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You Can Dive in Taiwan and, Yes, It’s Worth It

Taiwan is East Asia's secret diving spot: clear water, deep dives, and a fascinating underwater world all around the island.

It will not have gone unnoticed by diving and snorkeling aficionados that – with a few exceptions – there is precious little clarity or life to be had in most of the East China Sea. The overfished, overpopulated, under-conserved waters are often dismissed, but Taiwan, where the cold waters give way to that South China Sea magic, has some very respectable dive options that rival much of the more widely lauded Southeast Asian getaways.

A combination of natural parks, wrecks, and soft and hard coral make Taiwan an unusual but reliable tropical diving destination.

Green Island

ABOVE: Divers swimming along the ocean floor near Green Island.

Green Island is by far the most popular dive site in Taiwan, just off of Taitung Forest Park on the nation’s east. Landing at Lyudao Airport or arriving by ferry, the island itself is worth a visit for its hot springs, history, and volcanic scenery.


ABOVE: Clownfish, hard coral, and nudibranch – all found on Taiwan’s ocean floor.

Casual divers will find easily accessible areas just off the island’s east and west, where with luck there will be spottings of – among the usual small fish sightings – batfish, giant coconut crabs, and large spotted rays.

However, the biggest draw for Green Island for advanced divers isn’t a pleasant snorkel among the tiny fishes, but amongst one of the most terrifying fish in the ocean: the hammerhead shark.

ABOVE: A diver among coral created by sinking metal and tires into Taiwan’s oceans.

Each year, from January to March, the waters around a dive site known as Gun Swei Bi, or Shark Point, swarm with hammerheads. One of the more difficult dives in Taiwan, this one goes down as much as 37 meters with a strong current.

For less adventurous divers, Green Island also has artificial reef areas, where tires and steel are given new life in the form of reef-laden ecosystems.

Kenting and Orchid Island

ABOVE: Razorfish behind divers swimming through Kenting National Park.

Kenting features dozens dive sites worth visiting, including many suitable for shore diving. Kenting National Park, situated at the very south of Taiwan, has dives for beginners and experts, with fairly decent visibility – though obviously best in the dry season.

During the coming winter travelers might be able to spot humpback and sperm whales (above the water), and perhaps a few dolphins.

Seven Stars is probably the most holistic dive site in Kenting – though by no means for beginners – with 35-meter drop offs. Divers will find large gamefish and the ubiquitous parrot fish throughout. The reason, however, for this bounty is the current, an extremely dangerous current. Divers should go with caution.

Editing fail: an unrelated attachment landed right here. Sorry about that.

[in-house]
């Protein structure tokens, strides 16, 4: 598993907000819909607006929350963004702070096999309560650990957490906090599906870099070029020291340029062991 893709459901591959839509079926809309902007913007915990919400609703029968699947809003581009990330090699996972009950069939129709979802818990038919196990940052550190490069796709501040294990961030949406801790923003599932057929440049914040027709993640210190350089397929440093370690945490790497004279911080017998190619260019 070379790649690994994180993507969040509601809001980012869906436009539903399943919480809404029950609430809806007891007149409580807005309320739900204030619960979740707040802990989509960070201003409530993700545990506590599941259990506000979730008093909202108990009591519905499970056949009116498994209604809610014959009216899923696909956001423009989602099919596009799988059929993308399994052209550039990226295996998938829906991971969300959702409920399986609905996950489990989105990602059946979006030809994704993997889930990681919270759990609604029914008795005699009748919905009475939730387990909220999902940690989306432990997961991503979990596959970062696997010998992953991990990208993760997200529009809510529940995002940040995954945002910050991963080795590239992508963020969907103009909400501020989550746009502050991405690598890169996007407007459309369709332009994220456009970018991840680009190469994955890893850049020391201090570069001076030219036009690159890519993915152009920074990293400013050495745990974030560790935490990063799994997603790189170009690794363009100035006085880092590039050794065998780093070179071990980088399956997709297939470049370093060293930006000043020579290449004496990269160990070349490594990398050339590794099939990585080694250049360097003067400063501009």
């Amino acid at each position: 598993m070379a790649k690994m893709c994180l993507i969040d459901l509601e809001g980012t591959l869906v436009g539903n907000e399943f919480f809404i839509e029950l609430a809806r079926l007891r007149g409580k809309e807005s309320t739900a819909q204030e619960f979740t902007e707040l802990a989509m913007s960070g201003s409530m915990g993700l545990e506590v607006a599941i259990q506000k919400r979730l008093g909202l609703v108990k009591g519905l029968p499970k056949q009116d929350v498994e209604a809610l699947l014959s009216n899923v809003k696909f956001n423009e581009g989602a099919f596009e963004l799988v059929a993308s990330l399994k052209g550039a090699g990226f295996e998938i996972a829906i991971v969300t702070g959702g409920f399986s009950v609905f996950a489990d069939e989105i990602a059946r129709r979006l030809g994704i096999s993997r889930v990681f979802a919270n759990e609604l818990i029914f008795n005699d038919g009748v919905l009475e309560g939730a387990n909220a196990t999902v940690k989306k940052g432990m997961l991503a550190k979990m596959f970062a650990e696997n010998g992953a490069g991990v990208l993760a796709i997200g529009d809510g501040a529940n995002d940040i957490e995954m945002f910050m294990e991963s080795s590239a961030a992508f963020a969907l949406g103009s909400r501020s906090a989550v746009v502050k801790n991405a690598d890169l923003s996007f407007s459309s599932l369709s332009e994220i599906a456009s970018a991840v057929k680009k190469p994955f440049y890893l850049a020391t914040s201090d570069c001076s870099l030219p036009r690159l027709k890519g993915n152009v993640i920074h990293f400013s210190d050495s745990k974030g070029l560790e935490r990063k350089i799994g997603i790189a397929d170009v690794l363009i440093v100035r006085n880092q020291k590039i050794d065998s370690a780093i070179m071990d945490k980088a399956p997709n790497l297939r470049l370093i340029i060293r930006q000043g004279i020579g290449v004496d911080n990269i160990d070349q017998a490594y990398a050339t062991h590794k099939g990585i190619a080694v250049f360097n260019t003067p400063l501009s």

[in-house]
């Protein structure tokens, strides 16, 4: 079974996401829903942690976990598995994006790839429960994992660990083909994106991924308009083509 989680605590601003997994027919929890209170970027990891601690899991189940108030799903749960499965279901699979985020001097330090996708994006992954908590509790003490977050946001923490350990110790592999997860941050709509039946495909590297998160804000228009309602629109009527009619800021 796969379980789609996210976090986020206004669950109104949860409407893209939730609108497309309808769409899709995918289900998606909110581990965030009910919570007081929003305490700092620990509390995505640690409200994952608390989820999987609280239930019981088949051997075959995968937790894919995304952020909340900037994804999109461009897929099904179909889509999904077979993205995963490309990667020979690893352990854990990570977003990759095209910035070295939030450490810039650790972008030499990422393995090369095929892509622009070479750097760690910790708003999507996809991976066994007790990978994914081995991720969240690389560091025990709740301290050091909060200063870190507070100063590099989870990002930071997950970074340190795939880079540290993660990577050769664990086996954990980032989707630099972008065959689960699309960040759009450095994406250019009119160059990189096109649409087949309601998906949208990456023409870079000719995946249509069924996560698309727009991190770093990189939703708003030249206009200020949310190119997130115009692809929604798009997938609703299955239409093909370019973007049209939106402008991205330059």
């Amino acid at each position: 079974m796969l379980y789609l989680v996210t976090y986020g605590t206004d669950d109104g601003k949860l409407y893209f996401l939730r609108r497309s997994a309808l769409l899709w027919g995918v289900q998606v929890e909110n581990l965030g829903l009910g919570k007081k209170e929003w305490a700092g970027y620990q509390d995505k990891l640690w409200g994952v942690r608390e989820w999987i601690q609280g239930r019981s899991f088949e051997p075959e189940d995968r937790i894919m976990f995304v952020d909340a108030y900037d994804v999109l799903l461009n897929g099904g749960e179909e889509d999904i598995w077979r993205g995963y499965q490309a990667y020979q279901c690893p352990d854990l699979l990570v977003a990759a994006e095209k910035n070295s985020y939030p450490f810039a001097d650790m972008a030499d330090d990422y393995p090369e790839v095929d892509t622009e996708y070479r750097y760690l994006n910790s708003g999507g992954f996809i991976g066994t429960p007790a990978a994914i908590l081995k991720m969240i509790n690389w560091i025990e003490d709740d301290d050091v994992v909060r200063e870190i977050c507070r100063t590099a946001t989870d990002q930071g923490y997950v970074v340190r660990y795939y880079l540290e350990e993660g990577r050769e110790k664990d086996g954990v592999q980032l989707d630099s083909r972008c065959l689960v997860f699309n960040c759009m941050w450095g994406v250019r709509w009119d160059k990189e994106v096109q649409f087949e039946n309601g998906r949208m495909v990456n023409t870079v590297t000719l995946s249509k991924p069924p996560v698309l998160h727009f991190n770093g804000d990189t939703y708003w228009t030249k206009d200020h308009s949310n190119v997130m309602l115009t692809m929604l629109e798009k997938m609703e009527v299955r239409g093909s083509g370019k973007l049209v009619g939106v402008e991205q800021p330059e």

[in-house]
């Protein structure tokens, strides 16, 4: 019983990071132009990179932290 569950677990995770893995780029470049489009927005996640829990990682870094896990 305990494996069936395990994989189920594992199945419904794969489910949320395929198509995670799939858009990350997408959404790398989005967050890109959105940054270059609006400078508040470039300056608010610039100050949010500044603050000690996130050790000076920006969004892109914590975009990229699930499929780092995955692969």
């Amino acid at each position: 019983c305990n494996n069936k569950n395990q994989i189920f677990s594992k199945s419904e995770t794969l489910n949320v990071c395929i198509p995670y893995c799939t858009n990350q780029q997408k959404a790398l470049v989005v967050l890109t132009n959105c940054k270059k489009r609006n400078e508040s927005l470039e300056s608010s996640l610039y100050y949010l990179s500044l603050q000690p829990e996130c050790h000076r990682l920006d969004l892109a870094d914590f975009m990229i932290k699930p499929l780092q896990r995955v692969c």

ABOVE: Small fish and soft and hard coral as a diver sinks into the depths of Kenting’s waters.

A little further afield is Orchid Island, found east of the southern tip of Kenting, which has some of the best year-round visibility of any Taiwan dive site. Turtle fans will be happy to know that hawksbill and green turtles are a common sight, along with groupers and barracuda. The extremely lucky might even spot a whale shark. All manner of nudibranch can be found just off Kai Yuan harbor, and soft and hard corals are everywhere, along with sea snakes swimming in and out of the crevices.

ABOVE: Rough waters off of Orchid Island.

However, the biggest draw for regular divers is a fairly accessible wreck dive just 20 meters down – though it extends down 35 meters. Ba Dai wreck is a Korean freighter capsized during a typhoon , and it features large, deep wildlife species shooting in and out of their underwater shelter.

As a vacation destination, Orchid Island is more off-the-beaten-track than Green Island, with a unique island culture and picturesque local boats – and occasionally a humpback whale on its migratory journey.

Penghu and More

ABOVE: A snorkeler cruises through the coral off Penghu. The current in this area between the PRC and Taiwan can be very strong.

When the mainland Chinese look across the Straits from Xiamen, it’s Penghu at which they stare. The diving culture in Penghu is very limited, but drift diving is popular here thanks to the currents running between the People’s Republic of China and Taiwan.

ABOVE: Soft coral just off the Penghua Islands.

There are plenty of shallow areas in Penghu for some decent soft coral diving. Just east of Shan Shui beach in Penghu’s far south and Jiangjun island are the best places to snorkel off-shore. For diving, intrepid divers will need to rely on local boats to get them where they want to go. But, again, drift diving is for advanced divers.

Southeast from that location and not far from Kenting is Xiao Liu Qiu. And if you want to see turtles, then Xiao Liu Qiu is where you need to be.

ABOVE: A diver exploring a wreck at Liu Qiu.

It’s not the most beautiful island, nor is it a national park like Kenting, but a number of fairly easy dives can be had around the island, with a practical guarantee of seeing green turtles. Occasionally, even from above the water, green turtles can be seen swimming by. As Taiwan’s only large coral island, the area abounds with interesting sights, most famous of which is perhaps Vase Rock.

ABOVE: Longdong Ocean Park in Taiwan’s north, a great place to take young snorkelers.

There are even more diving and snorkeling locations in Taiwan’s north and east, including Turtle Island and the north coast. Indeed, the entire nation of Taiwan is surrounded by interesting dive sites – and regular, conscientious visitors will hopefully bring more protection.